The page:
It’s not serious: I don’t like spiders and snakes

By Ted Blankenship | November 29, 2023

At a recent dinner party, I mentioned that when Dorothy and I lived in Coffeyville, we not only had to contend with copperhead snakes but large, hairy spiders, too. I was referring to tarantulas.
“Ah, we don’t have tarantulas in Kansas,” said someone at the table.
Well, it turns out that we have lots of them, especially in the prairie and wooded hills of southeast Kansas, where Coffeyville is located.
I have had at least two encounters with these arachnids, one real and another maybe imaginary.
The first was on a Sunday after church. The preacher and his family were visiting us for dinner. We lived on a hilly seven acres that ended on the east end at the Verdigris River. The whole place was Ozarks-like.
We were waiting for dinner and the preacher and I were sitting in the living room. There was a four-by- eight-foot planter built into the floor. The preacher was gazing at the flowers.
“That looks like a really big spider,” said the preacher.
It was a tarantula, and he (or she) was reared up on his or her hind legs, a sign of spider pique. Entomologists say the spiders aren’t usually dangerous, and their bites are seldom fatal, but can be very painful.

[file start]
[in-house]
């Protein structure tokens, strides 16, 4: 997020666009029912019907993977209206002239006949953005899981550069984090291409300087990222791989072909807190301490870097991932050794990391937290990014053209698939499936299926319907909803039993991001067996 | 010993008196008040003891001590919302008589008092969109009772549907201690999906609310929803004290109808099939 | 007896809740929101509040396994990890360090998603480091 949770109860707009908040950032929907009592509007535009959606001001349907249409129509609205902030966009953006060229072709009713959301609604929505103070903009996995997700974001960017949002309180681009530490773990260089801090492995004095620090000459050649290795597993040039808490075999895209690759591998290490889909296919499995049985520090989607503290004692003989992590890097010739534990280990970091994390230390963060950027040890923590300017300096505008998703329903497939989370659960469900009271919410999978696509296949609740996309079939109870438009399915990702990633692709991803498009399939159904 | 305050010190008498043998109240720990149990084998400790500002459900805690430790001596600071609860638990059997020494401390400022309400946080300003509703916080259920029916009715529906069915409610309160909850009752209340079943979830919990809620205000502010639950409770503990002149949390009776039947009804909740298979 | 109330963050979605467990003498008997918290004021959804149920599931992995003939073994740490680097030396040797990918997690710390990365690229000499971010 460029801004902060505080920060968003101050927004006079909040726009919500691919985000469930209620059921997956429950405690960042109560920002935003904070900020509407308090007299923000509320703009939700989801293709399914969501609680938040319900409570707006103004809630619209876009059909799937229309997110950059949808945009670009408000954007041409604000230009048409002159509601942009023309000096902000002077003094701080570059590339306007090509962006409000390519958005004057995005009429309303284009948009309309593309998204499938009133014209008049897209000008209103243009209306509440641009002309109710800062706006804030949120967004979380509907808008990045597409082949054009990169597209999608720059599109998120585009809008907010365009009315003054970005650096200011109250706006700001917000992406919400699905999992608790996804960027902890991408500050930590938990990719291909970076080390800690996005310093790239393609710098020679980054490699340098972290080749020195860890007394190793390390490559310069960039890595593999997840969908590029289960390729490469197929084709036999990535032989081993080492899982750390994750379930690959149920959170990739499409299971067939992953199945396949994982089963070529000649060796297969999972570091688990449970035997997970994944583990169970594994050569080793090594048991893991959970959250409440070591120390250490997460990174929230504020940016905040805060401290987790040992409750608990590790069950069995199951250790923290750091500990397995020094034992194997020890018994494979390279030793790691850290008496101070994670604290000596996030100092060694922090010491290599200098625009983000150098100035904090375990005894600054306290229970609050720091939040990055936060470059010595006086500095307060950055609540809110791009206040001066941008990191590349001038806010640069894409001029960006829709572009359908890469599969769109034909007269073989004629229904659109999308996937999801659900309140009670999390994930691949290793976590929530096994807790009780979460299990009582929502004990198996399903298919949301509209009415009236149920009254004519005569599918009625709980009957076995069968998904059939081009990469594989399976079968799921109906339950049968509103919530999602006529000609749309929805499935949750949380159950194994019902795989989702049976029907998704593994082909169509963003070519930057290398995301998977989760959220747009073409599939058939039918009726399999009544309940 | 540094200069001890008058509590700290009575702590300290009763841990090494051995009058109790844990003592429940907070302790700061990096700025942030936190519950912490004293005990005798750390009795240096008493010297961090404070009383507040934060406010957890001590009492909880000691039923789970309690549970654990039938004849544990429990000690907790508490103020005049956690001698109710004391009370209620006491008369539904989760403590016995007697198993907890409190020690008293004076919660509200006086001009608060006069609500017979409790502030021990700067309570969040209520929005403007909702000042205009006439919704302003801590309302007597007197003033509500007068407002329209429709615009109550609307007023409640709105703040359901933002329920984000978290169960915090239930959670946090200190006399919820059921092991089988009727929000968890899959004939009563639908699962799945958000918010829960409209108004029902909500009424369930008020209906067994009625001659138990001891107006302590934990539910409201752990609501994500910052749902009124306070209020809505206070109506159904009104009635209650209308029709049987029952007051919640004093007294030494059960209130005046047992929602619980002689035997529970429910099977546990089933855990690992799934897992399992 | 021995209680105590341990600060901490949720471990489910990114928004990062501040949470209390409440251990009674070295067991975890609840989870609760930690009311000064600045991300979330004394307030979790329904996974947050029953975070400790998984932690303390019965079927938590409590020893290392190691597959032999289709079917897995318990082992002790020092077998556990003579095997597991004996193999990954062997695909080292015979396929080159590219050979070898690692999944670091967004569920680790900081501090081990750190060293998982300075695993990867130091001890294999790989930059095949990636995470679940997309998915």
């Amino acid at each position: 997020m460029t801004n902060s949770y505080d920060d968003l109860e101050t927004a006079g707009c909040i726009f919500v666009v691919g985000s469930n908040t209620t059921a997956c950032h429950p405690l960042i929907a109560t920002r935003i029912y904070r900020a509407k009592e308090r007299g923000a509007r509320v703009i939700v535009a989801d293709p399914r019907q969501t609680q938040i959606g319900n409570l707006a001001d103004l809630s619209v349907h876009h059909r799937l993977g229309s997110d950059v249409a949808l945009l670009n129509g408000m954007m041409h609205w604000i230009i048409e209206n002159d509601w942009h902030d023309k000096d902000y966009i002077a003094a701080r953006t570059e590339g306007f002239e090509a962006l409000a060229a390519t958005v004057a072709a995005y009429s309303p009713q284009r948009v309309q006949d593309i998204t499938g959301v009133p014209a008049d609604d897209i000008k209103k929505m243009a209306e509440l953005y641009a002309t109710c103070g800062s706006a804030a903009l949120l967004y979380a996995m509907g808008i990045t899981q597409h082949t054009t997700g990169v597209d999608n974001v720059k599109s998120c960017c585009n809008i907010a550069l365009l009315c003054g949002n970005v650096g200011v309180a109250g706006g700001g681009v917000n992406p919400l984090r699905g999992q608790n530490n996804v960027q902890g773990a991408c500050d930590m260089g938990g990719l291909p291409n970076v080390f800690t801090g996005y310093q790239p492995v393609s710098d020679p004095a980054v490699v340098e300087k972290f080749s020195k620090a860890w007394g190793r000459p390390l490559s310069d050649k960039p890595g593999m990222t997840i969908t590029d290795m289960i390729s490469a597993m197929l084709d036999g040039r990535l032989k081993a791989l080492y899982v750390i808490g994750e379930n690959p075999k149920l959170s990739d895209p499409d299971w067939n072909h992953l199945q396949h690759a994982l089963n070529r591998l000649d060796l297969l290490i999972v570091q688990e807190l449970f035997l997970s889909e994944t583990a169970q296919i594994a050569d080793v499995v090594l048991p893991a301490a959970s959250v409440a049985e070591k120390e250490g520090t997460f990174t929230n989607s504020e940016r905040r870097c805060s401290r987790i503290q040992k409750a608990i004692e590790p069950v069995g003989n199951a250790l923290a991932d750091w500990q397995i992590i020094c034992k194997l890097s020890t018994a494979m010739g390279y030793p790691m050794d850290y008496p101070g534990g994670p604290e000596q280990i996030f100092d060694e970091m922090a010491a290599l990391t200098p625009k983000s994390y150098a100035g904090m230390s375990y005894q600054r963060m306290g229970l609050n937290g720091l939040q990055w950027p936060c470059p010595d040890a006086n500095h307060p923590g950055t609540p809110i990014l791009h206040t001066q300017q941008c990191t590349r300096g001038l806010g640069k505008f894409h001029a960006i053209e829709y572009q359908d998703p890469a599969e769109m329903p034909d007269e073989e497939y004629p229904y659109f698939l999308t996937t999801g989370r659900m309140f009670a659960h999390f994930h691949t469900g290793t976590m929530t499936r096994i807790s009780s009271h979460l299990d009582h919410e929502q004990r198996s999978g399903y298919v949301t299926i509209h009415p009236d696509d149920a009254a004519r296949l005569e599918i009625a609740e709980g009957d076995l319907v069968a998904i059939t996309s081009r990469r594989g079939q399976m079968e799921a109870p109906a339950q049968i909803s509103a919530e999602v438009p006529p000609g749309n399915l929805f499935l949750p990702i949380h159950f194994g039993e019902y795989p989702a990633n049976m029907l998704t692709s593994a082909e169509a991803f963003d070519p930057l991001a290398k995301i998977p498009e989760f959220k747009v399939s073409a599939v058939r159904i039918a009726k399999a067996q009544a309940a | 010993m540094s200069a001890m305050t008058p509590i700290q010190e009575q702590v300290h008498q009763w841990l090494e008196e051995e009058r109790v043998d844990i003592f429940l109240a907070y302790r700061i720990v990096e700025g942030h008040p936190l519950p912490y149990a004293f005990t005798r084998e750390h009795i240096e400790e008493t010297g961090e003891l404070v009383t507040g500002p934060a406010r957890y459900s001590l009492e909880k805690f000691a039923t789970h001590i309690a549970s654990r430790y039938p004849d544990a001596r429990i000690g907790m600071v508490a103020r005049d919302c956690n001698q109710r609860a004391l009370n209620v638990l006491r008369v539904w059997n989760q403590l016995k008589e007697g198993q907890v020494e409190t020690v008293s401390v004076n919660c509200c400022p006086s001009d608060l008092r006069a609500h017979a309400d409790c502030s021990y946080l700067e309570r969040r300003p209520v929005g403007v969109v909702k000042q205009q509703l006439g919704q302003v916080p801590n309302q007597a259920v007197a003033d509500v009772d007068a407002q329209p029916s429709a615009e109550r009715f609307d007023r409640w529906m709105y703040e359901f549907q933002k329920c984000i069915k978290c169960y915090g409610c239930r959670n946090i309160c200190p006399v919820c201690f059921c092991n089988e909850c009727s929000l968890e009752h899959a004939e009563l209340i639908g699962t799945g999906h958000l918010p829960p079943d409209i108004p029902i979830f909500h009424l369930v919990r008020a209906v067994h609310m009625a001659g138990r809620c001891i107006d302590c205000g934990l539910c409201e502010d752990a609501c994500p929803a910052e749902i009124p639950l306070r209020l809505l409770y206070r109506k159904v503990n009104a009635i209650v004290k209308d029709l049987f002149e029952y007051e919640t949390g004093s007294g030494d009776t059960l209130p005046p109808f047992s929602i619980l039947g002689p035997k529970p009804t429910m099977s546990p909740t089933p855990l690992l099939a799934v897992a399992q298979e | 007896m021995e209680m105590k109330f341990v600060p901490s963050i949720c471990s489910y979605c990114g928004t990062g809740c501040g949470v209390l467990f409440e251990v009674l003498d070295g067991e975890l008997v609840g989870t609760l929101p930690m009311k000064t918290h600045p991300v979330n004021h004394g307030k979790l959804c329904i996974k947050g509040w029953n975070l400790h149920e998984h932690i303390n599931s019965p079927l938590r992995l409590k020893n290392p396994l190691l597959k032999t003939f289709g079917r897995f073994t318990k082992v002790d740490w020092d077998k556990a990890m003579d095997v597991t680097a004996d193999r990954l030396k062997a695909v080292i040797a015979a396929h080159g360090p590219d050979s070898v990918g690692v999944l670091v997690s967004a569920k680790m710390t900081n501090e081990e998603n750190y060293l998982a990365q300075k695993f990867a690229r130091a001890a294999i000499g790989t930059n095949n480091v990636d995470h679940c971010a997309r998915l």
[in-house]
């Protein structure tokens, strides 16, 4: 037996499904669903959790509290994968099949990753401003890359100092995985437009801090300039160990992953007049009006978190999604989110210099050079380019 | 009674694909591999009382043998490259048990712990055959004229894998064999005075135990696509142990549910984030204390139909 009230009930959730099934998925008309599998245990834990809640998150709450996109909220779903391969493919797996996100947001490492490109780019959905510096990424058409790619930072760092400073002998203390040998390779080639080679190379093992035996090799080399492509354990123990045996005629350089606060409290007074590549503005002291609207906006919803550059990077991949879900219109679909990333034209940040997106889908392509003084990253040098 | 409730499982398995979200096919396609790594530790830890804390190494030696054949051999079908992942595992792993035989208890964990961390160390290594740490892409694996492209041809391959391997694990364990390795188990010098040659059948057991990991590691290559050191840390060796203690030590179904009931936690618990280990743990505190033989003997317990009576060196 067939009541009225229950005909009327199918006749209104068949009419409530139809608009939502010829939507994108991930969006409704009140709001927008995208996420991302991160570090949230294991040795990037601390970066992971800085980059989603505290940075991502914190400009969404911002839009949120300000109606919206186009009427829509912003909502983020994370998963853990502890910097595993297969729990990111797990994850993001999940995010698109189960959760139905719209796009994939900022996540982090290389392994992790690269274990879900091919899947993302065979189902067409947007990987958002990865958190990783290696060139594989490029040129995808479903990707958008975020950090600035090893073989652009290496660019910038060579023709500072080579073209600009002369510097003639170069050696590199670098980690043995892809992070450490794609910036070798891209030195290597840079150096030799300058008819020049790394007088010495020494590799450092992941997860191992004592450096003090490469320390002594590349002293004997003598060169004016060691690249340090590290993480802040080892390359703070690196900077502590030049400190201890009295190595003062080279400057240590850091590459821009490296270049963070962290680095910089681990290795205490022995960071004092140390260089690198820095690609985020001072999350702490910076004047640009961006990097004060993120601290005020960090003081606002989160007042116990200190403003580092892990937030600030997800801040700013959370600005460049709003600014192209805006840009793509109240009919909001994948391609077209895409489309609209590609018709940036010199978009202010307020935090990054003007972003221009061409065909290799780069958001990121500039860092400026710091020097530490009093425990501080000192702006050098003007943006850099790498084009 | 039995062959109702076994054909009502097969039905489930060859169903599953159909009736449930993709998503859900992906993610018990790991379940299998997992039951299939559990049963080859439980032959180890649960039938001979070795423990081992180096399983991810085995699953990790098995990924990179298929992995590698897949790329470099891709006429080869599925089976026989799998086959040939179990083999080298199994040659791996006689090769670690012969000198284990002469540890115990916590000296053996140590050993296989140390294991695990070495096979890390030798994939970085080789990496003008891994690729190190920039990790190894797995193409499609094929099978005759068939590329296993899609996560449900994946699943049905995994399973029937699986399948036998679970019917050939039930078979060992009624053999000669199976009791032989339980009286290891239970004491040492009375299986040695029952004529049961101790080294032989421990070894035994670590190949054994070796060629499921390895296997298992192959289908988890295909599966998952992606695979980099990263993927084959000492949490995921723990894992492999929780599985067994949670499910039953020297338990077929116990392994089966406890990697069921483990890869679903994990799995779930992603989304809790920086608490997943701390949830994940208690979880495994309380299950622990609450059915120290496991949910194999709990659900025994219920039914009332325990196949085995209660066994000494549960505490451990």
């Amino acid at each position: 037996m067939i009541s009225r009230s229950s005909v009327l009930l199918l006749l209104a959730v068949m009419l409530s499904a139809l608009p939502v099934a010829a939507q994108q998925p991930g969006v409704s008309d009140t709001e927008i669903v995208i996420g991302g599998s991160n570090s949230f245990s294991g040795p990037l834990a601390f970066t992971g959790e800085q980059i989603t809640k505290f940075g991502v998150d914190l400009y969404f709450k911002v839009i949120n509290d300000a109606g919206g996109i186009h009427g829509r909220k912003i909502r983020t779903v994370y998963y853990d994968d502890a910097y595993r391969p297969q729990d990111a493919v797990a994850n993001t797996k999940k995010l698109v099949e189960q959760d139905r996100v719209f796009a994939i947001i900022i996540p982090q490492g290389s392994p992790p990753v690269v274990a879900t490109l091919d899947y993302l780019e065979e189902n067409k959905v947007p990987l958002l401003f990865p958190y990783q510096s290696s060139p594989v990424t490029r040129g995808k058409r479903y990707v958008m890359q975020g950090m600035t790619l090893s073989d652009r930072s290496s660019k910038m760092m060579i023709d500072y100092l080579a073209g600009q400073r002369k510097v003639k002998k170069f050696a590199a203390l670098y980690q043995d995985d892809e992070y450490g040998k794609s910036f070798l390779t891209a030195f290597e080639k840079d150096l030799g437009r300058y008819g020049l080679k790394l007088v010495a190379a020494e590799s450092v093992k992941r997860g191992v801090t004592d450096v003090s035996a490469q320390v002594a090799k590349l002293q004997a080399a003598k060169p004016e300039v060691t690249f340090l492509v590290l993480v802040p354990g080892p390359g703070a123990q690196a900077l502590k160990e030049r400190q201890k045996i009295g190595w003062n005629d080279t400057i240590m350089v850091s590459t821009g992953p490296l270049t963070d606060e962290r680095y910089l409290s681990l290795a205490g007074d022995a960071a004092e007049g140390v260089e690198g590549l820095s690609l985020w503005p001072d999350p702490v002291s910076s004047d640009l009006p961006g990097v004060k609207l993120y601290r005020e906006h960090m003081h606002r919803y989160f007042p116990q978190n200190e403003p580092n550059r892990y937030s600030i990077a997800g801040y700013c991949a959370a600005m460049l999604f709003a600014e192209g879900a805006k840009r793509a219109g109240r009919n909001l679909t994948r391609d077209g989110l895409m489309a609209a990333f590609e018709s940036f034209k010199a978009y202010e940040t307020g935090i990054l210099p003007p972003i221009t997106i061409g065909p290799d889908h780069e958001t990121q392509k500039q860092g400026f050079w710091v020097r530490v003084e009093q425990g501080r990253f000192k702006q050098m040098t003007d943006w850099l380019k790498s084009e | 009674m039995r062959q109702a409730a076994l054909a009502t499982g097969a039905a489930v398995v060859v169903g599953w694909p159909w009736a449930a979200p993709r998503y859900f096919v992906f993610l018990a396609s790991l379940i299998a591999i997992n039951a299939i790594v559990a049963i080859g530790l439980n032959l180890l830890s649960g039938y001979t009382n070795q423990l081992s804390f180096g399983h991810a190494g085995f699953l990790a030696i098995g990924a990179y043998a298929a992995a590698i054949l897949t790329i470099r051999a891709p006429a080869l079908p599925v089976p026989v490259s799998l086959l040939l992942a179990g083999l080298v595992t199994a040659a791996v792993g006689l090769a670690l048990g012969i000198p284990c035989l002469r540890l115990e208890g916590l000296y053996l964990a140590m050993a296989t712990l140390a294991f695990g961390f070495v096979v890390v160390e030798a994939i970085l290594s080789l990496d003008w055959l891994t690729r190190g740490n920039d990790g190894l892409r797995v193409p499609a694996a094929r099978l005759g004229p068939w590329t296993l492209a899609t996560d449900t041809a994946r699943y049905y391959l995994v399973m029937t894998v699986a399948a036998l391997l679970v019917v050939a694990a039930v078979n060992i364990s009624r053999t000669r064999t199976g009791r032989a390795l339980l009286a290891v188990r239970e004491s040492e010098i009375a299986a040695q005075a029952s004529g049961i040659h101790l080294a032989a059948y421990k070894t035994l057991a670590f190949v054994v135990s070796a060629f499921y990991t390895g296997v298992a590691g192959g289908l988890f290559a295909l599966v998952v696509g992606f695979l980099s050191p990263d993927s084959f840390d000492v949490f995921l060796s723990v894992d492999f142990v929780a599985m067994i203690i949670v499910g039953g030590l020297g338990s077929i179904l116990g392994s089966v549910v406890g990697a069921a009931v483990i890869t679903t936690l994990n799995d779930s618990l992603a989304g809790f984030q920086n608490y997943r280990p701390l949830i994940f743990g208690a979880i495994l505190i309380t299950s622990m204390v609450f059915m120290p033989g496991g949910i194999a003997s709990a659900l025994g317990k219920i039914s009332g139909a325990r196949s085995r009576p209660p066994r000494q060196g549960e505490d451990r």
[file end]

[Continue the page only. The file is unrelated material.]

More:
I decided to err on the side of caution, ran to the back porch and grabbed a two-by-four. I didn’t ask how the preacher felt about taking a spider’s life. I just squashed him (the spider).
Just so you’ll know, the tarantulas that inhabit Kansas are Texas Browns.
Some of them visited me one lazy afternoon in the same house. I was gazing at the living-room planter when I heard what sounded like a tiny steel guitar.
A large, hairy spider was at a little microphone singing a song I could just barely hear:
Oh, I’m a rootin’ tootin’ Texas Brown,
And I just came into town,
Don’t mess with me, you Dude,
I can turn you into food,
I’m a rip snortin’ Texas Brown
In my daydream reverie, I saw another spider dancing the Texas two-step, which took him several hours because he used all eight legs.
As I noted above, we had copperhead snakes in Coffeyville, too. Everyone told us that when they were annoyed, you could smell them. But they didn’t say what they smelled like.
So, one day when Dorothy was looking for rocks for her garden, she came running toward the house. She said she had smelled a copperhead. It turned out to be a gas yard light that was leaking gas.
People in the know, say the snakes smell like cucumbers.
I’ve always wondered whether a big bunch of copperheads would smell like a salad. I hope I don’t find out.
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